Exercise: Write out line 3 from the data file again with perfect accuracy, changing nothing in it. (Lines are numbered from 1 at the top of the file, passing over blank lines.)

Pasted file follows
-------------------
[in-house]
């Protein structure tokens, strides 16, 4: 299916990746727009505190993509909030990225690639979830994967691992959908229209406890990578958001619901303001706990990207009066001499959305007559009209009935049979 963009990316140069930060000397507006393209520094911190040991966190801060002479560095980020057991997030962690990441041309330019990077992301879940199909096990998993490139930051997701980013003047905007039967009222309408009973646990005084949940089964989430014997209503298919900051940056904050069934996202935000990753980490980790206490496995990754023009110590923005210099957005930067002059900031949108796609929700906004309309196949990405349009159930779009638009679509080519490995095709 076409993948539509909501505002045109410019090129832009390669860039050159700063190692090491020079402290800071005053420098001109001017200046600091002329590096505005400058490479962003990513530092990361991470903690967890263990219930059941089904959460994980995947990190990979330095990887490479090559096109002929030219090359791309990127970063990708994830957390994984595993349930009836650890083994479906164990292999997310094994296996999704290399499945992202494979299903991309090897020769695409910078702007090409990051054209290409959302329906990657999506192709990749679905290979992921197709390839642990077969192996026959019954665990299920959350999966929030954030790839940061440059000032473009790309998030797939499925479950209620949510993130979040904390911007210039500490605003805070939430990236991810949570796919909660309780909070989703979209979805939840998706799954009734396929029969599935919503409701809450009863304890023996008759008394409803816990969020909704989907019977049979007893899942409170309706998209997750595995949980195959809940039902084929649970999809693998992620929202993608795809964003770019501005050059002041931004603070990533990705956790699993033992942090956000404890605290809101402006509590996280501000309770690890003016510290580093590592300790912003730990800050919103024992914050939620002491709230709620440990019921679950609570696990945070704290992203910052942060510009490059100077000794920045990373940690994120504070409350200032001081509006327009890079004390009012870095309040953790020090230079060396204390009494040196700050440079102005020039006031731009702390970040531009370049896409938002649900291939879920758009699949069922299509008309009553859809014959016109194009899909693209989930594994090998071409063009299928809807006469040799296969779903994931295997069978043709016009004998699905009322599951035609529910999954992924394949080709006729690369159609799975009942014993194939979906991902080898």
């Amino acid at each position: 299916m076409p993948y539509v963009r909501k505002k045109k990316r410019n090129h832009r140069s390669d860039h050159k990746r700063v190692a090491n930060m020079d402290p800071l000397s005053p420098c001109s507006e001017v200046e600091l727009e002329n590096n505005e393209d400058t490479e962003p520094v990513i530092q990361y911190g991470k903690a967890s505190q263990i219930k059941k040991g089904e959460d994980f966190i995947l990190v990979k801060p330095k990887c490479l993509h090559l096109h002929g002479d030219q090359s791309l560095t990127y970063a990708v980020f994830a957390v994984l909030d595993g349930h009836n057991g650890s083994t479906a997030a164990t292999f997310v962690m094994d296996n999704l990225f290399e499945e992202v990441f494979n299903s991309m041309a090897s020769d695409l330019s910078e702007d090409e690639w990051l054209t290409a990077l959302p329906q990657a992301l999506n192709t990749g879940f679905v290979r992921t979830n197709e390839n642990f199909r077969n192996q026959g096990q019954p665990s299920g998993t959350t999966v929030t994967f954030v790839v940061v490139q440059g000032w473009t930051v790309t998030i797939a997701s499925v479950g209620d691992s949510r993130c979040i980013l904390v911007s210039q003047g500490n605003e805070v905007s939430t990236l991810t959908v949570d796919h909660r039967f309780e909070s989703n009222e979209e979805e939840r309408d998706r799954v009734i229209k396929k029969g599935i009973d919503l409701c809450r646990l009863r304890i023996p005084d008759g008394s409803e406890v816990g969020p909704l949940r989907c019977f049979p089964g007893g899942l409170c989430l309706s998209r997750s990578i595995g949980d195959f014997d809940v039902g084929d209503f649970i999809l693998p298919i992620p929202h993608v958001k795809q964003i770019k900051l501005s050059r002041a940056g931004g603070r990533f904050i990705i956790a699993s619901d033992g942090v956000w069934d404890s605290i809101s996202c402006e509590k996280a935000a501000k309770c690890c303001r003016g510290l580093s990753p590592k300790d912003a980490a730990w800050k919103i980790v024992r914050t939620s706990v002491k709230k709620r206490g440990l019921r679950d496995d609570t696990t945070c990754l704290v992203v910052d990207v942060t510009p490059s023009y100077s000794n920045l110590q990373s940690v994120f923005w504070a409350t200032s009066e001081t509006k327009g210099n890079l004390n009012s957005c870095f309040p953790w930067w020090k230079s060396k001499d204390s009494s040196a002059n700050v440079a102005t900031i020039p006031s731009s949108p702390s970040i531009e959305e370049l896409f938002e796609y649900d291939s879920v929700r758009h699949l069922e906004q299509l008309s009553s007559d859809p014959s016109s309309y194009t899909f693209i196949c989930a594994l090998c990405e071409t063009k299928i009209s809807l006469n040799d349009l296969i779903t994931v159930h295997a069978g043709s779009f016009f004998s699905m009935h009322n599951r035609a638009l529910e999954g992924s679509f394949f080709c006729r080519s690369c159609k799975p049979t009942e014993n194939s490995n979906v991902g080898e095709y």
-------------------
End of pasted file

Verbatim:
């Amino acid at each position: 299916m076409p993948y539509v963009r909501k505002k045109k990316r410019n090129h832009r140069s390669d860039h050159k990746r700063v190692a090491n930060m020079d402290p800071l000397s005053p420098c001109s507006e001017v200046e600091l727009e002329n590096n505005e393209d400058t490479e962003p520094v990513i530092q990361y911190g991470k903690a967890s505190q263990i219930k059941k040991g089904e959460d994980f966190i995947l990190v990979k801060p330095k990887c490479l993509h090559l096109h002929g002479d030219q090359s791309l560095t990127y970063a990708v980020f994830a957390v994984l909030d595993g349930h009836n057991g650890s083994t479906a997030a164990t292999f997310v962690m094994d296996n999704l990225f290399e499945e992202v990441f494979n299903s991309m041309a090897s020769d695409l330019s910078e702007d090409e690639w990051l054209t290409a990077l959302p329906q990657a992301l999506n192709t990749g879940f679905v290979r992921t979830n197709e390839n642990f199909r077969n192996q026959g096990q019954p665990s299920g998993t959350t999966v929030t994967f954030v790839v940061v490139q440059g000032w473009t930051v790309t998030i797939a997701s499925v479950g209620d691992s949510r993130c979040i980013l904390v911007s210039q003047g500490n605003e805070v905007s939430t990236l991810t959908v949570d796919h909660r039967f309780e909070s989703n009222e979209e979805e939840r309408d998706r799954v009734i229209k396929k029969g599935i009973d919503l409701c809450r646990l009863r304890i023996p005084d008759g008394s409803e406890v816990g969020p909704l949940r989907c019977f049979p089964g007893g899942l409170c989430l309706s998209r997750s990578i595995g949980d195959f014997d809940v039902g084929d209503f649970i999809l693998p298919i992620p929202h993608v958001k795809q964003i770019k900051l501005s050059r002041a940056g931004g603070r990533f904050i990705i956790a699993s619901d033992g942090v956000w069934d404890s605290i809101s996202c402006e509590k996280a935000a501000k309770c690890c303001r003016g510290l580093s990753p590592k300790d912003a980490a730990w800050k919103i980790v024992r914050t939620s706990v002491k709230k709620r206490g440990l019921r679950d496995d609570t696990t945070c990754l704290v992203v910052d990207v942060t510009p490059s023009y100077s000794n920045l110590q990373s940690v994120f923005w504070a409350t200032s009066e001081t509006k327009g210099n890079l004390n009012s957005c870095f309040p953790w930067w020090k230079s060396k001499d204390s009494s040196a002059n700050v440079a102005t900031i020039p006031s731009s949108p702390s970040i531009e959305e370049l896409f938002e796609y649900d291939s879920v929700r758009h699949l069922e906004q299509l008309s009553s007559d859809p014959s016109s309309y194009t899909f693209i196949c989930a594994l090998c990405e071409t063009k299928i009209s809807l006469n040799d349009l296969i779903t994931v159930h295997a069978g043709s779009f016009f004998s699905m009935h009322n599951r035609a638009l529910e999954g992924s679509f394949f080709c006729r080519s690369c159609k799975p049979t009942e014993n194939s490995n979906v991902g080898e095709y």